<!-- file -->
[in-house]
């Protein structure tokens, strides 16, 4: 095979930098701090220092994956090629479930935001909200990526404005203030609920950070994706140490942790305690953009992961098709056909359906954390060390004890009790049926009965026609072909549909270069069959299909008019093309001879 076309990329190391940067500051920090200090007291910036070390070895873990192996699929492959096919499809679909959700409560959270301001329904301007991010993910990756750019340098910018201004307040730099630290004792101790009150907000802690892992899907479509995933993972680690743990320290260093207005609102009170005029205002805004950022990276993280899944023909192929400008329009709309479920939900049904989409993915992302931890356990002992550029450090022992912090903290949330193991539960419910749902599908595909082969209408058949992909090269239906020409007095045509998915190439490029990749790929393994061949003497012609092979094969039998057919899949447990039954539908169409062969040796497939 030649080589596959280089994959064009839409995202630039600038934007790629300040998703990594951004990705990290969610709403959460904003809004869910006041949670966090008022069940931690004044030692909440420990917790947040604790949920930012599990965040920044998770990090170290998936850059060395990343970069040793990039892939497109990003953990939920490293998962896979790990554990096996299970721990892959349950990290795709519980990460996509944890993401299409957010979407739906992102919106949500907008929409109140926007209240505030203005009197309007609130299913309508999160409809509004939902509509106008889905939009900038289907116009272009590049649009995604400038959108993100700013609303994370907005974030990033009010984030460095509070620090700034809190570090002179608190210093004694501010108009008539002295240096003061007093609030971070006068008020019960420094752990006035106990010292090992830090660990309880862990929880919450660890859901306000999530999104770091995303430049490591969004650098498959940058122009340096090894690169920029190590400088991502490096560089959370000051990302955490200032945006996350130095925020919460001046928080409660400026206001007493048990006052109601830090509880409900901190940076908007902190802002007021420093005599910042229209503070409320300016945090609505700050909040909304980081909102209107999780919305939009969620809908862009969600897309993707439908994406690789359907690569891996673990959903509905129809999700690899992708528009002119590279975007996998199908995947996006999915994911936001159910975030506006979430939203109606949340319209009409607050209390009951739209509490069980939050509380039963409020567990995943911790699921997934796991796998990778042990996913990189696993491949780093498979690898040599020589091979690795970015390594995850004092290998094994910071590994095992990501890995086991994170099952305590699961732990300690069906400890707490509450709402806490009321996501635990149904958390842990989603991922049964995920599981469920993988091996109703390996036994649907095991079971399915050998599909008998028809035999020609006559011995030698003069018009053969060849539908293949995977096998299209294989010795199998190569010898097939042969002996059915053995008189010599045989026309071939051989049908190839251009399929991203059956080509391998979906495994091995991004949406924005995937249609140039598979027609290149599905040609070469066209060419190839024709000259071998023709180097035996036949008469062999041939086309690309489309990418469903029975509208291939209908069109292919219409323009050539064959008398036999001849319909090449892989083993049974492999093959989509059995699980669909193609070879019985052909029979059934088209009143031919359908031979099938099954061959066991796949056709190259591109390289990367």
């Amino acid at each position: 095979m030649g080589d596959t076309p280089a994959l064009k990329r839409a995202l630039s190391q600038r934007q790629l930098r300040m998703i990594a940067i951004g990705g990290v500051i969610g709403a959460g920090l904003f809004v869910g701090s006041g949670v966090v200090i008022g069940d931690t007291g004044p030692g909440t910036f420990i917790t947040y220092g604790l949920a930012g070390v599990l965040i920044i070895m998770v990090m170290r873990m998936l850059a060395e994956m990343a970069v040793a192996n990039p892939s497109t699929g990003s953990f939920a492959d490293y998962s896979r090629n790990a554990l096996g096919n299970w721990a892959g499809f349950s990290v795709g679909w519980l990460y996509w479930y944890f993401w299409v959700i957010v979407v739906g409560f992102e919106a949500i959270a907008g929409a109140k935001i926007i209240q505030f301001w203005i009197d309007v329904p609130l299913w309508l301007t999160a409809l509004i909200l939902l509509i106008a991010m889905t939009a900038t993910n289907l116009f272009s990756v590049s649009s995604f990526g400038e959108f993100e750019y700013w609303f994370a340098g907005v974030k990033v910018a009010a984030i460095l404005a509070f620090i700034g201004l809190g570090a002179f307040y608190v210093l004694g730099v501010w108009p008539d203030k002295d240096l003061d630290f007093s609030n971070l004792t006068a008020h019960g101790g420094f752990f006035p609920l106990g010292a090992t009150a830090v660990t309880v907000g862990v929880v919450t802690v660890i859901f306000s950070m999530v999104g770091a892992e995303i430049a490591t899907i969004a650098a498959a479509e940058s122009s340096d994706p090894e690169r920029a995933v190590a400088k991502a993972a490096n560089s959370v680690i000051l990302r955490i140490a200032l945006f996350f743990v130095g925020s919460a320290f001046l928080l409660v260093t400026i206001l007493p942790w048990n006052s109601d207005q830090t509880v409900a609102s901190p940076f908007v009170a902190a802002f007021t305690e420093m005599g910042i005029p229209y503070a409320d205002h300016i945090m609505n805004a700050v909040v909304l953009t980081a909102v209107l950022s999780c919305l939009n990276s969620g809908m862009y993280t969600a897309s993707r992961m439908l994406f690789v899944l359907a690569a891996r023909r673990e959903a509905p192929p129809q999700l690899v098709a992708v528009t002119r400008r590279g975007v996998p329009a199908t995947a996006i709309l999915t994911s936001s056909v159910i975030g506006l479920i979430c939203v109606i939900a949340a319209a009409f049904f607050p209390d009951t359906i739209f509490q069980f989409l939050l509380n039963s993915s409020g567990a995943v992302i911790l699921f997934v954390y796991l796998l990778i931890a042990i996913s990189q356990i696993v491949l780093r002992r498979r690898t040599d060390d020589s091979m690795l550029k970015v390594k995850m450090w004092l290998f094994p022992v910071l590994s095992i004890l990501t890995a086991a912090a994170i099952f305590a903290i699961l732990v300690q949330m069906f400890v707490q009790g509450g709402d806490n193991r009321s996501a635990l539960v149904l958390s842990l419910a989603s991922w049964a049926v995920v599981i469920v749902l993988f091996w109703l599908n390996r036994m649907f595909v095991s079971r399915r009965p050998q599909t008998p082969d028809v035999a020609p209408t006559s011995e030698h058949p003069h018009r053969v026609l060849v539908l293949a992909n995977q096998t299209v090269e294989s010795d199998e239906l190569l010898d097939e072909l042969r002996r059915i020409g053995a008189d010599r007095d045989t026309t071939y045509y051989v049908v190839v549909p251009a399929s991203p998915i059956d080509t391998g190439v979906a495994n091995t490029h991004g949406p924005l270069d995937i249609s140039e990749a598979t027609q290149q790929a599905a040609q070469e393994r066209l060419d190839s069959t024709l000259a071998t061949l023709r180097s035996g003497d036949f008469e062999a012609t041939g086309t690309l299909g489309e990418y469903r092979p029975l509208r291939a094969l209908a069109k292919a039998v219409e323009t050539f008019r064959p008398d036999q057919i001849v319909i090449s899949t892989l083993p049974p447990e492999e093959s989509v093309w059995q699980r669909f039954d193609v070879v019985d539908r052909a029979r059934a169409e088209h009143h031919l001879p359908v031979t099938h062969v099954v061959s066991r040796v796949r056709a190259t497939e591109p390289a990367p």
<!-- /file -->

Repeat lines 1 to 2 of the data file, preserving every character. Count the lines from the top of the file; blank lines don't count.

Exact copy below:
[in-house]
């Protein structure tokens, strides 16, 4: 095979930098701090220092994956090629479930935001909200990526404005203030609920950070994706140490942790305690953009992961098709056909359906954390060390004890009790049926009965026609072909549909270069069959299909008019093309001879 076309990329190391940067500051920090200090007291910036070390070895873990192996699929492959096919499809679909959700409560959270301001329904301007991010993910990756750019340098910018201004307040730099630290004792101790009150907000802690892992899907479509995933993972680690743990320290260093207005609102009170005029205002805004950022990276993280899944023909192929400008329009709309479920939900049904989409993915992302931890356990002992550029450090022992912090903290949330193991539960419910749902599908595909082969209408058949992909090269239906020409007095045509998915190439490029990749790929393994061949003497012609092979094969039998057919899949447990039954539908169409062969040796497939 030649080589596959280089994959064009839409995202630039600038934007790629300040998703990594951004990705990290969610709403959460904003809004869910006041949670966090008022069940931690004044030692909440420990917790947040604790949920930012599990965040920044998770990090170290998936850059060395990343970069040793990039892939497109990003953990939920490293998962896979790990554990096996299970721990892959349950990290795709519980990460996509944890993401299409957010979407739906992102919106949500907008929409109140926007209240505030203005009197309007609130299913309508999160409809509004939902509509106008889905939009900038289907116009272009590049649009995604400038959108993100700013609303994370907005974030990033009010984030460095509070620090700034809190570090002179608190210093004694501010108009008539002295240096003061007093609030971070006068008020019960420094752990006035106990010292090992830090660990309880862990929880919450660890859901306000999530999104770091995303430049490591969004650098498959940058122009340096090894690169920029190590400088991502490096560089959370000051990302955490200032945006996350130095925020919460001046928080409660400026206001007493048990006052109601830090509880409900901190940076908007902190802002007021420093005599910042229209503070409320300016945090609505700050909040909304980081909102209107999780919305939009969620809908862009969600897309993707439908994406690789359907690569891996673990959903509905129809999700690899992708528009002119590279975007996998199908995947996006999915994911936001159910975030506006979430939203109606949340319209009409607050209390009951739209509490069980939050509380039963409020567990995943911790699921997934796991796998990778042990996913990189696993491949780093498979690898040599020589091979690795970015390594995850004092290998094994910071590994095992990501890995086991994170099952305590699961732990300690069906400890707490509450709402806490009321996501635990149904958390842990989603991922049964995920599981469920993988091996109703390996036994649907095991079971399915050998599909008998028809035999020609006559011995030698003069018009053969060849539908293949995977096998299209294989010795199998190569010898097939042969002996059915053995008189010599045989026309071939051989049908190839251009399929991203059956080509391998979906495994091995991004949406924005995937249609140039598979027609290149599905040609070469066209060419190839024709000259071998023709180097035996036949008469062999041939086309690309489309990418469903029975509208291939209908069109292919219409323009050539064959008398036999001849319909090449892989083993049974492999093959989509059995699980669909193609070879019985052909029979059934088209009143031919359908031979099938099954061959066991796949056709190259591109390289990367």